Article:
Cisco is expanding its network security portfolio with new hardware announced on Feb. 22 that provides next-generation firewall protection and management capabilities. The new hardware includes the Cisco Firepower 2100 Series NGFW, which initially will have four different models.
The Firepower NGFW technology originally came to Cisco in 2013 as part of the $2.7 billion acquisition of Sourcefire. In October 2016, Cisco announced its new Firepower NGFW as the next generation of Cisco’s firewall hardware, with the aim of providing firewall, IPS and URL filtering capabilities as well as integration out to secure endpoints.
“The Firepower 2100 is expected to be an alternative to NGFW customers who would have previously considered some of the ASA 5500-X product line, specifically, the ASA5525-X, 5545-X and 5555-X,” Mark Bagley, director, product management of Network Security at Cisco, told eWEEK. “For customers interested in NGFW, the 2100 series presents a price-performance advantage.”
The Cisco ASA 5500 had been the top end of Cisco’s Firewall portfolio for over a decade, first launching back in February 2006.
The difference between the four new Cisco Firepower 2100 NGFWs is largely about throughput. The Firepower 2110 provides up to 1.9G bps, the 2120 is rated at 3G bps, the 2140 at 4.75G bps and the 2140 clocks in at 8.5G bps of Firewall throughput.
In addition to the new Firepower hardware, Cisco is debuting enhanced management capabilities with the Firepower Management Center (FMC), Firepower Device Manager and Cisco Defense Orchestrator.
“Firepower Management Center is the next generation of our Enterprise management technology, made from a fusion of the FireSIGHT Manager and Cisco Security Manager offerings,” Bagley explained.
The Device Manager technology is a new addition to the Cisco portfolio, providing an on-box web-based interface for Cisco Firepower NGFW deployment. The Cloud Defense Orchestrator is a new system providing cloud-based security policy management. As such, Cisco now provides three different ways for organizations to manage NGFW deployments, with the on-box Device Manager, the centralized Management Center and the cloud-based Defense Orchestrator.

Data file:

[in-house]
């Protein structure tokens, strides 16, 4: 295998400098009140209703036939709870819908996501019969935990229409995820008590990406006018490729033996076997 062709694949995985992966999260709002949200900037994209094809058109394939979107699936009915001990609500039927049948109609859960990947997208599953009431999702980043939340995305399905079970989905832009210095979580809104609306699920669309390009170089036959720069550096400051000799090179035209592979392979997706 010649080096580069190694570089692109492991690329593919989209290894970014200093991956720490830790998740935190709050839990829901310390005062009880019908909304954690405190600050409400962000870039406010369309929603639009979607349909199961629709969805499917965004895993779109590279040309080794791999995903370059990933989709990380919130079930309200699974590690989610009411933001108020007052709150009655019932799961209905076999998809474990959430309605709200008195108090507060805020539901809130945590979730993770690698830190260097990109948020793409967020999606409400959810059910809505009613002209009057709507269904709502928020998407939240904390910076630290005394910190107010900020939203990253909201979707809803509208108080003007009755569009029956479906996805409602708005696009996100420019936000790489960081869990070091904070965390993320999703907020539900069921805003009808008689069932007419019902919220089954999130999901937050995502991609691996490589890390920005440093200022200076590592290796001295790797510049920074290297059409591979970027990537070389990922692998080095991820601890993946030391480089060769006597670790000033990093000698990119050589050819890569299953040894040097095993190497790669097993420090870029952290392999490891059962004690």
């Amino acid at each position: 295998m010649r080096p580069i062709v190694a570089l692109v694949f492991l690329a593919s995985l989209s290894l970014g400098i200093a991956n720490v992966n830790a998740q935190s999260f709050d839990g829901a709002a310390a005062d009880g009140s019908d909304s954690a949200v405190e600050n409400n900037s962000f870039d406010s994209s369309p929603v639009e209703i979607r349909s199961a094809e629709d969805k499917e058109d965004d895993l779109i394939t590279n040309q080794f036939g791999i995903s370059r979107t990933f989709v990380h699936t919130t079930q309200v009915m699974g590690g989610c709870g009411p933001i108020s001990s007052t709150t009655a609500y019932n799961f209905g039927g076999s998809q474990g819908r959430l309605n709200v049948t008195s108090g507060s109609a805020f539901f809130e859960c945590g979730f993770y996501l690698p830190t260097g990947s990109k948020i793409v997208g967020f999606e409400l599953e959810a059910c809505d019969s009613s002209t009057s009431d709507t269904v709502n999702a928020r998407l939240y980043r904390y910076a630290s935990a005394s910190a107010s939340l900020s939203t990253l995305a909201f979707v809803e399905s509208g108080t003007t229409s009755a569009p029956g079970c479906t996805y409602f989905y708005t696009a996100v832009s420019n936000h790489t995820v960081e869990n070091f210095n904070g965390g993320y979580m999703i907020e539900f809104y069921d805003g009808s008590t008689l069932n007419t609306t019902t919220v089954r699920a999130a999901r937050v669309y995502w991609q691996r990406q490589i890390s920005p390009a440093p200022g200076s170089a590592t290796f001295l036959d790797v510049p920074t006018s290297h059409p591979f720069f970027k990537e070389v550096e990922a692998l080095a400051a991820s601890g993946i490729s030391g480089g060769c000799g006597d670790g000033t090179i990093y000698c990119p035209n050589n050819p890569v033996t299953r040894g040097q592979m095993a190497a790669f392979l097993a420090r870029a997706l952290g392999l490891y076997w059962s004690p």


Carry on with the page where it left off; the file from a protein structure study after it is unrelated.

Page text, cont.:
“It would be common for an organization to consider using centralized management when they scaled past more than 10 firewalls under management, or had specific needs for advanced analytics or policy tuning capabilities included in the FMC,” Bagley said.
While Cisco has expanded its security portfolio significantly in recent years, it doesn’t currently have its own SIEM (Security Information and Event Manager) product. Bagley noted that Cisco integrates its network security offerings with SIEM technologies primarily through the use of Cisco’s eStreamer API. He explained that eStreamer enables the fast flow of event context, which is supported by most SIEM and log management systems in use today.
Looking forward, Cisco has more plans to further expand the capabilities of its network security portfolio.
“Further enhancements in support of our customer requests for solutions that increase the simplicity of adopting our offerings that support open interfaces, allowing for automated, more effective outcomes, are on the way,” Bagley said.
Sean Michael Kerner is a senior editor at eWEEK and InternetNews.com. Follow him on Twitter @TechJournalist.